The United Nations Declaration on the Rights of Indigenous Peoples: a Manual for National Human Rights Institutions
Andy Gargett et al, Asia Pacific Forum, OHCHR, August 2013 | ISBN: 978-0-9873578-7-8

This publication aims to further practical implementation of the UN Declaration on the Rights of Indigenous Peoples by promoting increased engagement by one key actor in ensuring that human rights, including indigenous peoples’ rights, become a reality: national human rights institutions. As examples contained in this publications show, national human rights institutions can play a crucial role in the protection and promotion of indigenous peoples’ rights. Through their legal status and mandate, they have the potential to be strong allies with, and advocates for, indigenous peoples. As conduits between the national, regional and international human rights spheres, national human rights institutions are uniquely placed to contribute to the genuine implementation of the Declaration and the progressive realization of the rights of indigenous peoples. The first part of the publication introduces the background and content of the Declaration, while the second and third parts focus on measures which national human rights institutions can take at the national and international level to protect and promote indigenous peoples’ rights. Download the manual [pdf] …

International Day of the World’s Indigenous Peoples 2013
9 August 2013 (UN Headquarters and worldwide)

This year’s International Day theme was “Indigenous peoples building alliances: Honouring treaties, agreements and other constructive arrangements.” The theme aims to highlight the importance of honouring agreements between States, their citizens and indigenous peoples, emphasizing the principles of friendship, co-operation and peace. A special programme of activities took place at UN Headquarters in New York, US. At the opening, UN Secretary General Ban Ki-moon said that the post-2015 development agenda should incorporate the rights, perspectives and needs of indigenous peoples, who have made clear that they want development that takes into account culture and identity and the right to define their priorities. UN Assistant Secretary-General Shamshad Akhtar, on behalf of Under-Secretary-General Wu Hongbo, called on everyone to adopt a stronger level of commitment to implementing the UN Declaration on the Rights of Indigenous Peoples (UNDRIP). Paul Kanyinke Sena, Chairperson of the UN Permanent Forum on Indigenous Issues (UNPFII), stressed the need to address injustices of the past, especially in the post-colonial context of nation building, calling for greater efforts in Africa, and highlighting that honouring treaties, agreements and other arrangements allows for conflicting notions of territoriality, cultural practice and ideas of development to be reconciled for the greater common good. UN High Commissioner Navi Pillay noted that “even when signed or otherwise agreed more than a century ago, many treaties remain the cornerstone for the protection of the identity, land and customs of indigenous peoples, determining the relationship they have with the State.” CBD Executive Secretary Braulio de Souza Dias provided an overview of instruments developed under the Convention related to traditional knowledge, noting they will all contribute to the achievement of Aichi target 18 – that by 2020, the traditional knowledge of indigenous and local communities and their customary use of biological resources are respected and fully integrated and reflected in the implementation of the Convention, with the full and effective participation of indigenous and local communities.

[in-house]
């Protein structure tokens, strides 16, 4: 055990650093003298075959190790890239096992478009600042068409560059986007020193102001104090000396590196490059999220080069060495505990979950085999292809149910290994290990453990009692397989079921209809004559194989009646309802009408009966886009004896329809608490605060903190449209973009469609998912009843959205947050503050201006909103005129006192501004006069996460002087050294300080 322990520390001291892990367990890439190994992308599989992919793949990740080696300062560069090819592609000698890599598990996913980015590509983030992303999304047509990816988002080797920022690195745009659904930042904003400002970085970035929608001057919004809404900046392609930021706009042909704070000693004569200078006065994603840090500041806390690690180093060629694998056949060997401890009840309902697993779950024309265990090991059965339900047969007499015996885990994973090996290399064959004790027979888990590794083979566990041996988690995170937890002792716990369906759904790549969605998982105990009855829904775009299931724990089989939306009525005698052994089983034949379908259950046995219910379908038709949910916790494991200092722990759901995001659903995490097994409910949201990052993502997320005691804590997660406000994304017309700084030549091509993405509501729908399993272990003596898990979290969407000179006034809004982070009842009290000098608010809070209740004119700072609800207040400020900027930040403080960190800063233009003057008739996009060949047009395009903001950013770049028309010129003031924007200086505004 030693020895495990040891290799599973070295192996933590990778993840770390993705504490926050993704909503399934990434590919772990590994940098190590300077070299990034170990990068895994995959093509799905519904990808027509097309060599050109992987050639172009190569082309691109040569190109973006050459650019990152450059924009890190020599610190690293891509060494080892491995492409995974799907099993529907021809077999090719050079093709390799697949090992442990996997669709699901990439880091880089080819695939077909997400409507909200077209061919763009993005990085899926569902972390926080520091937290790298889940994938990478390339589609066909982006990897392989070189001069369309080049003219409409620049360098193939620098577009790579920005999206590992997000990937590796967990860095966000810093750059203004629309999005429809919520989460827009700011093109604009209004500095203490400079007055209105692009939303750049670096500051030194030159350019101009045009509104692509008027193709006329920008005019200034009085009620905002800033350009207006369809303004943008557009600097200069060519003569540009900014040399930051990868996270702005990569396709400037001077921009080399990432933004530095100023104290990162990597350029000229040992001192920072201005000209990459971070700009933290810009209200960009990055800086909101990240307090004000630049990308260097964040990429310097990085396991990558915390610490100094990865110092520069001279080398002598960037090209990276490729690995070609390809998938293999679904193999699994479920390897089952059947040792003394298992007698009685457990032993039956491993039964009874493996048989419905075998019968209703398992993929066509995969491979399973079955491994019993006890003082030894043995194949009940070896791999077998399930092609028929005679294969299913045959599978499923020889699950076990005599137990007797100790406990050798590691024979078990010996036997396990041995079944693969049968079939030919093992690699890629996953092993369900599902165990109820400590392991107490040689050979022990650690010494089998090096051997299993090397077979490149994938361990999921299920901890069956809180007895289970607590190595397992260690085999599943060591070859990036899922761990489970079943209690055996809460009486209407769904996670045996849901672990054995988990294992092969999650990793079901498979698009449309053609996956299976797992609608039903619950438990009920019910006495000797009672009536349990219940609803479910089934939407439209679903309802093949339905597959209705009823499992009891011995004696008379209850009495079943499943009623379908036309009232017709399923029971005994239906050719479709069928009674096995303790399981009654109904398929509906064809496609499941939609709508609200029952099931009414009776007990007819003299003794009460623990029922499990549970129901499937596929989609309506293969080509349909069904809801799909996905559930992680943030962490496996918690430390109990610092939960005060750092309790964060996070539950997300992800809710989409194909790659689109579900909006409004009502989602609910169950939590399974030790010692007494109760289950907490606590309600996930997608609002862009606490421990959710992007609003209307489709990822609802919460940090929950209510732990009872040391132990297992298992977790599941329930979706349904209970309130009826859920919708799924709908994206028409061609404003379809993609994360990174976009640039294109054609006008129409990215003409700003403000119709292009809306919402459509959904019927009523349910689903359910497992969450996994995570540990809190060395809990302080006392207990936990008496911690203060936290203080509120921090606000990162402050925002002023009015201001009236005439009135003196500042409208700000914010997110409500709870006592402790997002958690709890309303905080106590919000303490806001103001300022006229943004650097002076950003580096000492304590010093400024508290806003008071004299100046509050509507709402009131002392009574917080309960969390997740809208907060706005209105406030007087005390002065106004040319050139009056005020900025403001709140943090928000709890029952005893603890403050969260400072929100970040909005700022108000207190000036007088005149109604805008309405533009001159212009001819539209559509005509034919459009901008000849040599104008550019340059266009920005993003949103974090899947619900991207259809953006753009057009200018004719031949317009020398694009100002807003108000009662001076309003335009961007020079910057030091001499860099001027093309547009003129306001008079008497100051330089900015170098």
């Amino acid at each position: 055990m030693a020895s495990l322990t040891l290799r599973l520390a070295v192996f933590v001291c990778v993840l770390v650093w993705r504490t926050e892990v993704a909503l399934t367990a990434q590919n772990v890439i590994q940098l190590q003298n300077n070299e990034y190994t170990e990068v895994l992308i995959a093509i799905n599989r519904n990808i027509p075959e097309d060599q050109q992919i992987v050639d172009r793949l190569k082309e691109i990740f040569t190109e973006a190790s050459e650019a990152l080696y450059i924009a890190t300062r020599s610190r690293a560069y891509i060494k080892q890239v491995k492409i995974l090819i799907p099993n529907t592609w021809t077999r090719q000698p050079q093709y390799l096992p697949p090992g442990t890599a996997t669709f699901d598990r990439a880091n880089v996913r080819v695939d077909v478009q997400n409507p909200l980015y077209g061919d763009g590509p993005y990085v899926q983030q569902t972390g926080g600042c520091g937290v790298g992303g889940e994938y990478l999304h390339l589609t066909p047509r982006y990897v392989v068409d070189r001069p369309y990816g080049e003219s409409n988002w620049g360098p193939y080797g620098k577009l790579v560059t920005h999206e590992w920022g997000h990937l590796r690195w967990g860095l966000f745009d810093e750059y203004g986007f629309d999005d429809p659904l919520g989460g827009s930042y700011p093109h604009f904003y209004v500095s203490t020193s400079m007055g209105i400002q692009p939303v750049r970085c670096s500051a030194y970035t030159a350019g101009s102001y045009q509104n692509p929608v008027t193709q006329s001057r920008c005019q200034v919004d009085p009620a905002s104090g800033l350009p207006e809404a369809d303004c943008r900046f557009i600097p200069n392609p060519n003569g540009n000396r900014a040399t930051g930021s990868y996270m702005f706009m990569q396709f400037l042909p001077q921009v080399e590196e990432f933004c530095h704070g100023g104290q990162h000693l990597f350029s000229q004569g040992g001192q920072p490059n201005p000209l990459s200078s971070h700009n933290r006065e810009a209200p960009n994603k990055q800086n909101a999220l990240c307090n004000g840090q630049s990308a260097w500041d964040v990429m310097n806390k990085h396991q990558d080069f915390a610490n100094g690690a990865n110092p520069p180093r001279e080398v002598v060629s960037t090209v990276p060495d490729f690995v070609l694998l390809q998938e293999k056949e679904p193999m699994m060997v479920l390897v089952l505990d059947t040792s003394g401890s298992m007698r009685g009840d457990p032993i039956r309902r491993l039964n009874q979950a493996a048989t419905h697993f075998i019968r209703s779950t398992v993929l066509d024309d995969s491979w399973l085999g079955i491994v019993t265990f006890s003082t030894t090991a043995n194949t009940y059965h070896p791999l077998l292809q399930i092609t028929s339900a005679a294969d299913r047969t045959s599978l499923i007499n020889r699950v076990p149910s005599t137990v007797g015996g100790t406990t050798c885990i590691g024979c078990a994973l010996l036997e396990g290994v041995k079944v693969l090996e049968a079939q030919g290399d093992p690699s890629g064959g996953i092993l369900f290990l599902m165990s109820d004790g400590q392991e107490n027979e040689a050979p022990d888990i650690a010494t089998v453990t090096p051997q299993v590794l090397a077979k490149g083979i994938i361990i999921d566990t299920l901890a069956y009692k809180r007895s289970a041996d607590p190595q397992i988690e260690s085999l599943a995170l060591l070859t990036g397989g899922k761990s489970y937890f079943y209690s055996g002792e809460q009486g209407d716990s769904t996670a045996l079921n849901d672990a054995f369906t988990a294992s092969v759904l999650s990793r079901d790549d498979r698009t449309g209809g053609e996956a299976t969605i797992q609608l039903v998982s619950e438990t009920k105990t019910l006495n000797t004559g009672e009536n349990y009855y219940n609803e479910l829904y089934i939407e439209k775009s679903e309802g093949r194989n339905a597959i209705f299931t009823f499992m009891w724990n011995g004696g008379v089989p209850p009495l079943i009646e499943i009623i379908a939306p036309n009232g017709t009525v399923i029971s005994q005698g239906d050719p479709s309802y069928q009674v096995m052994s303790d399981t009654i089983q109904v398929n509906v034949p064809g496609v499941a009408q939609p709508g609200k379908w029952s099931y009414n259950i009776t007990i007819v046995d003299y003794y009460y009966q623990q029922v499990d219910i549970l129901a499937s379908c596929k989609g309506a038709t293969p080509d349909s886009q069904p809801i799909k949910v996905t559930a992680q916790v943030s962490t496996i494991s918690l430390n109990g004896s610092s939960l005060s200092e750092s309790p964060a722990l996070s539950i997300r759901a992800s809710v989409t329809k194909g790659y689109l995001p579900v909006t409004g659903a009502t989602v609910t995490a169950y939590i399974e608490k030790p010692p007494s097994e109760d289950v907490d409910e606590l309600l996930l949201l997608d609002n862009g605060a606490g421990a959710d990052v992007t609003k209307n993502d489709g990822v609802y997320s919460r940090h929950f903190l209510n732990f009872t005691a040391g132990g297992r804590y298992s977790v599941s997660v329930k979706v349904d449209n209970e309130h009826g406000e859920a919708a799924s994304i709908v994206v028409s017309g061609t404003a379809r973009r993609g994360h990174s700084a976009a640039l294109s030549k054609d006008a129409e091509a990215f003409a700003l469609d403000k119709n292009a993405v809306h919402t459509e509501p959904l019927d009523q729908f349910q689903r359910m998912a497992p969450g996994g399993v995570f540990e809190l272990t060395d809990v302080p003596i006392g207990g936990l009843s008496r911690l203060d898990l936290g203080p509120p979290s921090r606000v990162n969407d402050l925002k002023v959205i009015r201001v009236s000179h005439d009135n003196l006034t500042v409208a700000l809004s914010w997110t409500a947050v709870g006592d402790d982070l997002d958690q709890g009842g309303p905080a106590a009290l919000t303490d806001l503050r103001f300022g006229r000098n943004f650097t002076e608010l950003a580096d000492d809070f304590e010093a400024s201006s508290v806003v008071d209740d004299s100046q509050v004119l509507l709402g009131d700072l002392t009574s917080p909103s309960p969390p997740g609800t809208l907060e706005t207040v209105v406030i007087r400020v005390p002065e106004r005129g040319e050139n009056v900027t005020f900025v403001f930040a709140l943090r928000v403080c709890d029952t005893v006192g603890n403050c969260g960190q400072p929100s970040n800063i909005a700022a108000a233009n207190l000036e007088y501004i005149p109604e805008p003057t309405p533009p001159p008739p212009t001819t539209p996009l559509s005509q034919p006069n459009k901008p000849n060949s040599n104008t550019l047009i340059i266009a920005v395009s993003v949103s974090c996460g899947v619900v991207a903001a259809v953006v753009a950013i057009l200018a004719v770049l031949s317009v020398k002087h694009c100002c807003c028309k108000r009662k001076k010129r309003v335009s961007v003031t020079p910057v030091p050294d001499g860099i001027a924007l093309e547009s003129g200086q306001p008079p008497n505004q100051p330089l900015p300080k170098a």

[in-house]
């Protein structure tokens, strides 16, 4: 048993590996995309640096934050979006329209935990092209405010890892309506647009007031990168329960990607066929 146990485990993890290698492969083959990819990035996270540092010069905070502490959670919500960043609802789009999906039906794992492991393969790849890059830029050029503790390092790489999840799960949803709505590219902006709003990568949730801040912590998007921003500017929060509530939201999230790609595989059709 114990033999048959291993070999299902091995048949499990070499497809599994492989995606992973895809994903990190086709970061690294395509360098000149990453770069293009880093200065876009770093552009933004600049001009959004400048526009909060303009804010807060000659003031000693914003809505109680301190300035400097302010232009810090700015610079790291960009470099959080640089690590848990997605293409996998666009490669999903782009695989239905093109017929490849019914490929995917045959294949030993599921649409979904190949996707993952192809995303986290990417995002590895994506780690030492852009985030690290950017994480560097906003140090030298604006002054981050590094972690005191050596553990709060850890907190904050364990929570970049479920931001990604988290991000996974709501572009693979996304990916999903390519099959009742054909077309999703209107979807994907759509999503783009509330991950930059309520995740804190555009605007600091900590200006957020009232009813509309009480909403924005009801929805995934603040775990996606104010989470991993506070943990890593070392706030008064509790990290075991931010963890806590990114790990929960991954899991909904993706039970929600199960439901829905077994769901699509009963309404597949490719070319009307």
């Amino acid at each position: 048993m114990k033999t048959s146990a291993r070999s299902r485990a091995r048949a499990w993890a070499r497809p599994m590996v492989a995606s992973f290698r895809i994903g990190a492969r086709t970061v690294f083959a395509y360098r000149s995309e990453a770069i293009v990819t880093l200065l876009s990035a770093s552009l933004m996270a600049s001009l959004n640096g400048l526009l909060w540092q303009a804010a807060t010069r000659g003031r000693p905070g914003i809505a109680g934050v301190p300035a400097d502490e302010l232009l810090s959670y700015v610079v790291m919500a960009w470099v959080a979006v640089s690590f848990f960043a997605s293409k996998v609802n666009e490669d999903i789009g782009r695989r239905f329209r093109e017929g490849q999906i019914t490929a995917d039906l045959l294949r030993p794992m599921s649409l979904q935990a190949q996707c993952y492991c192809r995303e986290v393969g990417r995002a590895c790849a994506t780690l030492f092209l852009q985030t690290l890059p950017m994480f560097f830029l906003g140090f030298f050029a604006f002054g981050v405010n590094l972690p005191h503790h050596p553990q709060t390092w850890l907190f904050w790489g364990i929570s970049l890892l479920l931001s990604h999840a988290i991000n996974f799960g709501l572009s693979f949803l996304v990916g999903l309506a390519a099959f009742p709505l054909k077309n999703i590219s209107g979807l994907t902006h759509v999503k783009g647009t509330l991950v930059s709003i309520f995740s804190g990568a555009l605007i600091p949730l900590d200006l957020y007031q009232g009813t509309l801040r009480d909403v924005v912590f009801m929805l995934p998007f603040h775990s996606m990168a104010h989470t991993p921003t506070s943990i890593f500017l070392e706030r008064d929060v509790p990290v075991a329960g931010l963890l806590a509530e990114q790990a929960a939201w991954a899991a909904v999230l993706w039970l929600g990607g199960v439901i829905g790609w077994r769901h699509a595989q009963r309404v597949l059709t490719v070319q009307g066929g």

Irina Bokova, Director-General, UN Educational, Scientific and Cultural Organization (UNESCO), said that global sustainability must build on local foundations reflecting the views and needs of local communities, including indigenous peoples; and highlighted UNESCO’s leadership of inter-agency work to include indigenous knowledge in the 2014 report of the Intergovernmental Panel on Climate Change (IPCC). WIPO Director General Francis Gurry stressed that indigenous peoples and local communities have a direct stake in the negotiations underway at WIPO with the objective of reaching agreement on an international legal instrument/s which will ensure the effective protection of traditional knowledge and traditional cultural expressions. The UN Special Rapporteur on the Rights of Indigenous Peoples James Anaya stressed that the right of indigenous peoples to recognition and enforcement of treaties, agreements and other constrictive arrangements is a key right recognized in UNDRIP. The International Land Coalition affirmed the role of indigenous peoples as custodians of land, water and biodiversity, and highlighted the 2013 Antigua Declaration, which expresses concern over land grabbing and criminalization of customary forms of land and resource use. Visit the Day’s webpage, including links to programme and statements …